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Pyloric stenosis occurs when the outlet of the stomach closes down, preventing normal movement of stomach contents into the small bowel. This condition is a common cause of infants vomiting undigested formula or breast milk.
How does hypertrophic pyloric stenosis cause children to vomit?
As a child eats, food travels from his or her mouth down the esophagus and into the stomach. The stomach acts as a reservoir, which slowly releases food into the small intestine.
However, in a child with pyloric stenosis the muscle that controls the flow of food from the stomach into the first part of the small intestine becomes enlarged, narrowing the outlet of the stomach. This narrowing inhibits food from passing into the small intestine and causes the infant to vomit.
If left untreated, hypertrophic pyloric stenosis can cause:
This condition is caused by multiple factors including an infant’s genetics and environment.
Pyloric stenosis is:
Learn about the pediatric surgeons at Children’s Hospital Colorado.
Infants who develop pyloric stenosis appear healthy during the first one or two weeks of life.
Between the third and fifth week of life, infants:
Over the next few days:
When you visit Children’s Hospital Colorado, doctors will take a medical history and perform the following tests to determine if your child has hypertrophic pyloric stenosis. They include a:
How do doctors at Children’s Hospital Colorado diagnosis an infant with hypertrophic pyloric stenosis?
To make a diagnosis, doctors perform a physical examination and order various tests to determine whether or not an infant has pyloric stenosis.
If your infant is diagnosed with this condition, he or she will likely require a bowel rest (to prevent vomiting the infant won’t eat or drink) and intravenous fluid. The goal is to correct any electrolyte imbalance before surgery.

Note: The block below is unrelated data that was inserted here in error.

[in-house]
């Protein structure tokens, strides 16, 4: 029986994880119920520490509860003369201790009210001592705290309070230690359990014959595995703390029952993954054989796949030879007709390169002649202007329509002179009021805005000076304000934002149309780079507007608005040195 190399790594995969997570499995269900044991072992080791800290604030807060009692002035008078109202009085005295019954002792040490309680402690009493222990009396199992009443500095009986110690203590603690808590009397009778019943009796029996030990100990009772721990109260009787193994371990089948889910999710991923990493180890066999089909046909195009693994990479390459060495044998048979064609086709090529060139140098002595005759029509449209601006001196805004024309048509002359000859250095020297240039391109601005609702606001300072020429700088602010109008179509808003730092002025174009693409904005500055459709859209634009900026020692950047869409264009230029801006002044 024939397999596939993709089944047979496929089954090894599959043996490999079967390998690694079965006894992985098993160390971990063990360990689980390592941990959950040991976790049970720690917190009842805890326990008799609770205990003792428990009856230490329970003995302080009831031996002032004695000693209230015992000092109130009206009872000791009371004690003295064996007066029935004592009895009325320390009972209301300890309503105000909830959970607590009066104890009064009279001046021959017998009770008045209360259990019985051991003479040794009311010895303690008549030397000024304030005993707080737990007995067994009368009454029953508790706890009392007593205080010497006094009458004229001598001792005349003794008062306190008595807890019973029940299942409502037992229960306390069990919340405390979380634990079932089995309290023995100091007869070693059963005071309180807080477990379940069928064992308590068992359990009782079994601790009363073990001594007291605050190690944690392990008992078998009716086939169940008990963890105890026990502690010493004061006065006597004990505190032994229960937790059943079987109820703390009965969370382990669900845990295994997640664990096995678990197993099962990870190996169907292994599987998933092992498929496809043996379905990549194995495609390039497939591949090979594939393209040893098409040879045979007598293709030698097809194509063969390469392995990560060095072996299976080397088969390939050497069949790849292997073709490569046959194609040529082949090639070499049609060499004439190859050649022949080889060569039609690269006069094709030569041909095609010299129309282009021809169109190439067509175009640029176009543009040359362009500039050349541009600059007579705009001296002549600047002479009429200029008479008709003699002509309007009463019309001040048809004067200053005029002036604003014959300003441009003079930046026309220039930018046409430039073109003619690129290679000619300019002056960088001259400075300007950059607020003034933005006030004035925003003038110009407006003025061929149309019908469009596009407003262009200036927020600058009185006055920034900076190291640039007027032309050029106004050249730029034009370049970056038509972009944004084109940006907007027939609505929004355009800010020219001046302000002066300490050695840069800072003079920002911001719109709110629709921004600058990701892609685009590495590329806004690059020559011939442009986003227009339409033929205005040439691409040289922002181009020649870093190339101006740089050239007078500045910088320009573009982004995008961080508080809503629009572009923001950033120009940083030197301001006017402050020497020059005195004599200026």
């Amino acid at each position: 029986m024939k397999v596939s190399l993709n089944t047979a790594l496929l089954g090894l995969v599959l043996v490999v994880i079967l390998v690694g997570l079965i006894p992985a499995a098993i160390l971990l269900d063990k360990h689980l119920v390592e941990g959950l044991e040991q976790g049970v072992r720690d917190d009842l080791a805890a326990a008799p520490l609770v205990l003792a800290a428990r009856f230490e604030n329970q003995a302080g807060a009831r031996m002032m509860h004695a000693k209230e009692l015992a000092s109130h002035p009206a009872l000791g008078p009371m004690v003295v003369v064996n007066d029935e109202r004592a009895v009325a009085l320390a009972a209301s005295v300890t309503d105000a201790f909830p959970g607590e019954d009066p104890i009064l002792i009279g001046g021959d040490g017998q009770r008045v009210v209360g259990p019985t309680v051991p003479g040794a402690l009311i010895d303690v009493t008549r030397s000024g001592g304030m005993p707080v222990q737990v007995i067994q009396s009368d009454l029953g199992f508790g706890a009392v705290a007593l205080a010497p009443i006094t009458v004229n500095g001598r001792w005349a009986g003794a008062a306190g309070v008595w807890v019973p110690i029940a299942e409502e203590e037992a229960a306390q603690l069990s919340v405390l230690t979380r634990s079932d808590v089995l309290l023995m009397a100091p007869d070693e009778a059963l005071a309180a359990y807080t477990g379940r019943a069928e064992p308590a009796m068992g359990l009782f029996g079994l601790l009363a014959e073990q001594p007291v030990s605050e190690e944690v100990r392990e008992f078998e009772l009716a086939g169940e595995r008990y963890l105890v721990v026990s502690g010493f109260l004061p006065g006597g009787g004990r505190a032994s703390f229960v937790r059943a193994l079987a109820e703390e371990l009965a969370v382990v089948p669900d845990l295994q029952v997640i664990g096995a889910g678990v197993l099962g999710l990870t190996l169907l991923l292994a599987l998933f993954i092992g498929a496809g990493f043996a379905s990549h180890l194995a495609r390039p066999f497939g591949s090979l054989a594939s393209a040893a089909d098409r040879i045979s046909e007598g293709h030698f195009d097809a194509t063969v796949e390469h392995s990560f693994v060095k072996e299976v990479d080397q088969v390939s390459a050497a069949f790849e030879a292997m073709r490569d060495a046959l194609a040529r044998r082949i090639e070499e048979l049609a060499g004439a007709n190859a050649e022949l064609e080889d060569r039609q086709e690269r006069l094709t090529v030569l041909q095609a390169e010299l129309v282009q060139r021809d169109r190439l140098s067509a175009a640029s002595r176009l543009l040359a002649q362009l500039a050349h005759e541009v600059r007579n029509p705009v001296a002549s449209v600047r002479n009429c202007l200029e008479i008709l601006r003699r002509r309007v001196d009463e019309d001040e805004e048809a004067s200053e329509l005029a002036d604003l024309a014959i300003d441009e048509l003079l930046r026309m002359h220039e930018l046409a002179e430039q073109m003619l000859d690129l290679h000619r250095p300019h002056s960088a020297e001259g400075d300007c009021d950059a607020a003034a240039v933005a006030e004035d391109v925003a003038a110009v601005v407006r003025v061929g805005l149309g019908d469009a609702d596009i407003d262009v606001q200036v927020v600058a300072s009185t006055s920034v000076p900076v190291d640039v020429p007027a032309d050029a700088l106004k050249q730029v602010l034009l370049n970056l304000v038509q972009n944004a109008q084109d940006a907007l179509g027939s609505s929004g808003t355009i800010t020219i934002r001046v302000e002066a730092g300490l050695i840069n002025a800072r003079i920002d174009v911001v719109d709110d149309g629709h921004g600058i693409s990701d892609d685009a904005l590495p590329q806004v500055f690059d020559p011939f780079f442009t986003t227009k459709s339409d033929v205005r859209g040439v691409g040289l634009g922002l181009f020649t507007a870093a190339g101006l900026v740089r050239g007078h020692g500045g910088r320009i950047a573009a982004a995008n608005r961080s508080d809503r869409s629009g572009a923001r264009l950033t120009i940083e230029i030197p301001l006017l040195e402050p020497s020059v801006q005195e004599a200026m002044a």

Pyloric stenosis surgery
Pediatric surgeons use a minimally-invasive technique called laparoscopic pyloromyotomy. The goal of surgery is to open the enlarged muscle that blocks the outlet of the stomach. Minimally-invasive surgery allows your child to heal faster and with less pain.
Most infants are discharged within 24 to 48 hours after surgery.
Why choose Children’s Hospital Colorado for your child’s hypertrophic pyloric stenosis?
Our board-certified pediatric surgeons are trained and experienced in a wide variety of minimally-invasive laparoscopic procedures, including laparoscopic pyloromyotomy. Minimally-invasive surgery reduces your infant or child’s healing time, and pain and scars.
Pediatric anesthesiologists keep babies safe
Before and during surgery, our anesthesiologists put children into a sleep-like state that keeps them pain-free. Our anesthesiologists are specially trained to care for kids who have different needs than adults before, during and after anesthesia. Before surgery, parents meet with a pediatric anesthesiologist, who will ease any concerns and answer all of their questions.
Pediatric General Surgery
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Plastic & Reconstructive Surgery